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This is my first experiment with C++0x rvalue references and something strange seems to be going on.

In the code sample below the factory function MakeWindow returns a Window object by value. The caller uses it to initialize a Window object. If I understood correctly, this should invoke the move constructor. In order to detect this I throw an exception there. On top of that I disabled the copy constructor:

#include <iostream>


// Fake WinAPI
typedef void* HWND;
HWND CreateWindow() { return (void*)1; }
void DestroyWindow(HWND) { }
// End WinAPI


// C++ WinAPI Wrapper Library
class Window
{
public:
    Window(HWND inHandle) :
        mHandle(inHandle)
    {
        std::cout << "Window constructor. Handle: " << inHandle << std::endl;
    }

    Window(Window && rhs) :
        mHandle(rhs.mHandle)
    {
        std::cout << "Window move constructor. Handle: " << mHandle << std::endl;
        rhs.mHandle = 0;
        throw 1; // this is my "breakpoint"
    }

    ~Window()
    {
        std::cout << "Window destructor. Handle: " << mHandle << std::endl;
        if (mHandle)
        {
            DestroyWindow(mHandle);
        }
    }

private:
    Window(const Window&);
    Window& operator=(const Window&);

    HWND mHandle;
};


// Factory function
Window MakeWindow()
{
    return Window(CreateWindow());
}


int main()
{

    {
        Window window(MakeWindow());
    }
    std::cout << "Everything is OK." << std::endl;
    return 0;
}

However the code runs fine without this exception being thrown. This is the console output:

Window constructor. Handle: 0x1
Window destructor. Handle: 0x1
Everything is OK.

If I comment out the move constructor then compilation fails with the following errors:

MysteryMove.cpp: In function 'Window MakeWindow()':
MysteryMove.cpp:39:5: error: 'Window::Window(const Window&)' is private
MysteryMove.cpp:49:33: error: within this context
MysteryMove.cpp: In function 'int main()':
MysteryMove.cpp:39:5: error: 'Window::Window(const Window&)' is private
MysteryMove.cpp:57:35: error: within this context
make: *** [all] Error 1

It doesn't seem to make sense. Can anyone explain what is going on?

Update

Thanks to @Philipp I learned that move constructors can also be omitted. This is described in §12.8/34 and footnote 124 of the N3126 draft standard.

It is there also mentioned that RVO is only allowed for non-volatile objects. This means I can get around it writing the factory function like this:

// Factory function
Window MakeWindow()
{
    volatile Window window(CreateWindow());
    return const_cast<Window&&>(window);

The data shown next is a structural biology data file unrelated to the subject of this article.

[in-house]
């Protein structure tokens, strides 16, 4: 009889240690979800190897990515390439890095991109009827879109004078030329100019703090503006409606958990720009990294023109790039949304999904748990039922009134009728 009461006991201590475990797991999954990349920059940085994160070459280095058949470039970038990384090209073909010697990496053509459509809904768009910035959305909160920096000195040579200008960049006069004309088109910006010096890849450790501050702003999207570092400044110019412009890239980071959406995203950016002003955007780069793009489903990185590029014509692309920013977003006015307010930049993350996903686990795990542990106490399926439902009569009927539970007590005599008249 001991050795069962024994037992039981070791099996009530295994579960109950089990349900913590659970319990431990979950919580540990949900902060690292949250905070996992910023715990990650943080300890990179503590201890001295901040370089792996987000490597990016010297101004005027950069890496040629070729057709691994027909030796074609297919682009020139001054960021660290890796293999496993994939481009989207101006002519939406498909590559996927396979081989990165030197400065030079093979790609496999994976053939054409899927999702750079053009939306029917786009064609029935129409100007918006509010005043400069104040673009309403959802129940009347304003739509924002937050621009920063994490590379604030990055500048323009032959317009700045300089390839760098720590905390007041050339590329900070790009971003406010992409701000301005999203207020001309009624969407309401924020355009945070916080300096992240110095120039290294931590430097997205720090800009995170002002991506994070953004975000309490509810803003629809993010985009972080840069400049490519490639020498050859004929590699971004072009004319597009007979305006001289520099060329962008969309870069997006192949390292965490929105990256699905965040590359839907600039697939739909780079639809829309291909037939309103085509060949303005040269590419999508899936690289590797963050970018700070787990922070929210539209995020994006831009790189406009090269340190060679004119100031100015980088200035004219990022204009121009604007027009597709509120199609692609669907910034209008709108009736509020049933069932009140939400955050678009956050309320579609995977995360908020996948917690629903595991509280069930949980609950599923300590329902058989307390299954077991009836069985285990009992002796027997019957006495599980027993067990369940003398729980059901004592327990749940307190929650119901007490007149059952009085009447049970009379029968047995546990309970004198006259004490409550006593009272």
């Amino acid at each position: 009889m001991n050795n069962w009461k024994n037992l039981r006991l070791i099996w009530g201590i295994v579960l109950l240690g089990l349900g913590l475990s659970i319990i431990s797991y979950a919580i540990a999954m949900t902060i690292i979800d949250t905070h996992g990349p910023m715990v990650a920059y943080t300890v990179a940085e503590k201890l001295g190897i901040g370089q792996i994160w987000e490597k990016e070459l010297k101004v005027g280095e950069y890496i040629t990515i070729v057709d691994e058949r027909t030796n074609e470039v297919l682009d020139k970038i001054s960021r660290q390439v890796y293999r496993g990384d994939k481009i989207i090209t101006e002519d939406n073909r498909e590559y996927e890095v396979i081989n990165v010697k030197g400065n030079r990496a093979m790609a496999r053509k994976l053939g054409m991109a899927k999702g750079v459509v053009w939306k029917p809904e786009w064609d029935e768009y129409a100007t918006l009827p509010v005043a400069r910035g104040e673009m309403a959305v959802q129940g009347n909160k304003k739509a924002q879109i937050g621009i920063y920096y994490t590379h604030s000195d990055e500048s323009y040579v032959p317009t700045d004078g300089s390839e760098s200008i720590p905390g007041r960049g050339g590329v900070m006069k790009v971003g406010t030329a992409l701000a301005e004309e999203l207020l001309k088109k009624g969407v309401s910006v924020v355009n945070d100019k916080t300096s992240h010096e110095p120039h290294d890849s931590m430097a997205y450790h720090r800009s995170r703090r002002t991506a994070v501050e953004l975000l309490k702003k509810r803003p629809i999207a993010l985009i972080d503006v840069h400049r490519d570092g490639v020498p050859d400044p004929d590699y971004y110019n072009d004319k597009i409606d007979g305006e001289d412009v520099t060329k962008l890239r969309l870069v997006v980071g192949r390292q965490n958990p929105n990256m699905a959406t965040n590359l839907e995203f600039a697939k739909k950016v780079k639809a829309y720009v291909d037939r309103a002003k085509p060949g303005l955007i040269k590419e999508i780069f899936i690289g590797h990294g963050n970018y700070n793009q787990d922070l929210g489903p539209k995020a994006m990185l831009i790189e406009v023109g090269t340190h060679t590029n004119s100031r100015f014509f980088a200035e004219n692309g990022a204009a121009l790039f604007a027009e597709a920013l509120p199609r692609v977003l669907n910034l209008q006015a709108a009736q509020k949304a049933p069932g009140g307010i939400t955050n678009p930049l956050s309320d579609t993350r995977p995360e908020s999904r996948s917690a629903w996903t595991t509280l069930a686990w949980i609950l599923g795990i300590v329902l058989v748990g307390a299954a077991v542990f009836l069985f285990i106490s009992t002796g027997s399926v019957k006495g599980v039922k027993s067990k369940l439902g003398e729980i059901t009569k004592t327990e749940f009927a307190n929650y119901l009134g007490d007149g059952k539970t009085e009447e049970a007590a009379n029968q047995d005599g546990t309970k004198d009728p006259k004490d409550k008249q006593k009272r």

}

And indeed it works:

Window constructor. Handle: 0x1
Window move constructor. Handle: 0x1
terminate called after throwing an instance of 'int'
Abort trap
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1  
Try g++ -fno-elide-constructors –  FredOverflow Oct 24 '11 at 9:35
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1 Answer

up vote 8 down vote accepted

Isn’t it obvious? Your code returns a copy of the local temporary Window:

Window MakeWindow()
{
    return Window(CreateWindow());
}

The compiler will in fact optimize this copy away (via return value optimization) – this is why your move constructor is never actually called – but for correctness a copy constructor must still be present.

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I suspected that. However, I'm not aware of the exact rules, but I would expect RVO to be disallowed in this situation because it drastically alters the program flow. –  StackedCrooked Jan 22 '11 at 11:57
3  
@Stacked: the standard explicitly allows the elision of copy (and, I suspect, move) constructor calls. This is not allowed for any other functions though. –  Konrad Rudolph Jan 22 '11 at 11:59
    
But the move constructor is also responsible for invalidating the source object. Can this be automatically generated? Knowing which members need to be set to their null value would require some artificial intelligence and educated guesses... –  StackedCrooked Jan 22 '11 at 12:04
2  
@Stacked: if the move constructor is elided, the source and destination objects are identical, so no object has to be invalidated. See §12.8/34 and footnote 124 in N316. –  Philipp Jan 22 '11 at 12:13
1  
@Konrad: §12.8/10 says "If the class definition does not explicitly declare a move constructor, one will be implicitly declared as defaulted if and only if X does not have a user-declared copy constructor and the move constructor would not be implicitly defined as deleted." Similar for the copy constructor (§12.8/8): "If the class definition does not explicitly declare a copy constructor and there is no user-declared move constructor, a copy constructor is implicitly declared as defaulted". So I think in this case you wouldn't have to declare the copy constructor. –  Philipp Jan 22 '11 at 15:19
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